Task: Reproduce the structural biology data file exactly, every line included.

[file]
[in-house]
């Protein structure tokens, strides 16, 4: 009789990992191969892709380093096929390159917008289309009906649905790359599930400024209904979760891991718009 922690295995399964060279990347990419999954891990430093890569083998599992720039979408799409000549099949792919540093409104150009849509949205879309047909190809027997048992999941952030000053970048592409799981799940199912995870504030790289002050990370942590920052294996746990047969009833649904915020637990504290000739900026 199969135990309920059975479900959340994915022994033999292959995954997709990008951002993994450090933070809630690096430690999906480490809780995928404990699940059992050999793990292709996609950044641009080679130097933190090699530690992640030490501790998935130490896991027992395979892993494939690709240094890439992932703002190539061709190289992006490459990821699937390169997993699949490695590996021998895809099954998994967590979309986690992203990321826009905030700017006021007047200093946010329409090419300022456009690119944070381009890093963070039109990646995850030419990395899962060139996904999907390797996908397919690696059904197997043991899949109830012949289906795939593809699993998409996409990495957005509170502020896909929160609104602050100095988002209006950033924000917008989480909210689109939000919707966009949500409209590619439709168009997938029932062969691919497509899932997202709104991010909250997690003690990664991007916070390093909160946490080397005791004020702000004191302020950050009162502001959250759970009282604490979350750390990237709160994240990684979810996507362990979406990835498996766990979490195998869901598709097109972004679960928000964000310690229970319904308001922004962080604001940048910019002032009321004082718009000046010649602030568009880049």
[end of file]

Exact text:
[in-house]
């Protein structure tokens, strides 16, 4: 009789990992191969892709380093096929390159917008289309009906649905790359599930400024209904979760891991718009 922690295995399964060279990347990419999954891990430093890569083998599992720039979408799409000549099949792919540093409104150009849509949205879309047909190809027997048992999941952030000053970048592409799981799940199912995870504030790289002050990370942590920052294996746990047969009833649904915020637990504290000739900026 199969135990309920059975479900959340994915022994033999292959995954997709990008951002993994450090933070809630690096430690999906480490809780995928404990699940059992050999793990292709996609950044641009080679130097933190090699530690992640030490501790998935130490896991027992395979892993494939690709240094890439992932703002190539061709190289992006490459990821699937390169997993699949490695590996021998895809099954998994967590979309986690992203990321826009905030700017006021007047200093946010329409090419300022456009690119944070381009890093963070039109990646995850030419990395899962060139996904999907390797996908397919690696059904197997043991899949109830012949289906795939593809699993998409996409990495957005509170502020896909929160609104602050100095988002209006950033924000917008989480909210689109939000919707966009949500409209590619439709168009997938029932062969691919497509899932997202709104991010909250997690003690990664991007916070390093909160946490080397005791004020702000004191302020950050009162502001959250759970009282604490979350750390990237709160994240990684979810996507362990979406990835498996766990979490195998869901598709097109972004679960928000964000310690229970319904308001922004962080604001940048910019002032009321004082718009000046010649602030568009880049």